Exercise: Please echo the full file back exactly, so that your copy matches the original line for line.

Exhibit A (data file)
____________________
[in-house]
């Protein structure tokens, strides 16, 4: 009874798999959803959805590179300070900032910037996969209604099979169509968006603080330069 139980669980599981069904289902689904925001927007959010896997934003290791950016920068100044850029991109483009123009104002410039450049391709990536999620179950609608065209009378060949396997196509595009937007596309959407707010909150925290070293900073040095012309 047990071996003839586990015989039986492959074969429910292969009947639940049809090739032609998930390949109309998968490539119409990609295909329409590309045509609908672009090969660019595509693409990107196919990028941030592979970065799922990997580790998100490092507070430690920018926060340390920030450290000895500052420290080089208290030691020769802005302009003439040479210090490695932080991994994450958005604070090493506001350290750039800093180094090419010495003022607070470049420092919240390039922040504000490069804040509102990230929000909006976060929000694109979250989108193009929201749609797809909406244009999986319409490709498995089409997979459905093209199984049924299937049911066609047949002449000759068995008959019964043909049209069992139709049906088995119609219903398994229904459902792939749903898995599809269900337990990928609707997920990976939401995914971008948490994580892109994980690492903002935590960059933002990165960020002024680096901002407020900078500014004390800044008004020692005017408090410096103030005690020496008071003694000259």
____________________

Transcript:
[in-house]
């Protein structure tokens, strides 16, 4: 009874798999959803959805590179300070900032910037996969209604099979169509968006603080330069 139980669980599981069904289902689904925001927007959010896997934003290791950016920068100044850029991109483009123009104002410039450049391709990536999620179950609608065209009378060949396997196509595009937007596309959407707010909150925290070293900073040095012309 047990071996003839586990015989039986492959074969429910292969009947639940049809090739032609998930390949109309998968490539119409990609295909329409590309045509609908672009090969660019595509693409990107196919990028941030592979970065799922990997580790998100490092507070430690920018926060340390920030450290000895500052420290080089208290030691020769802005302009003439040479210090490695932080991994994450958005604070090493506001350290750039800093180094090419010495003022607070470049420092919240390039922040504000490069804040509102990230929000909006976060929000694109979250989108193009929201749609797809909406244009999986319409490709498995089409997979459905093209199984049924299937049911066609047949002449000759068995008959019964043909049209069992139709049906088995119609219903398994229904459902792939749903898995599809269900337990990928609707997920990976939401995914971008948490994580892109994980690492903002935590960059933002990165960020002024680096901002407020900078500014004390800044008004020692005017408090410096103030005690020496008071003694000259």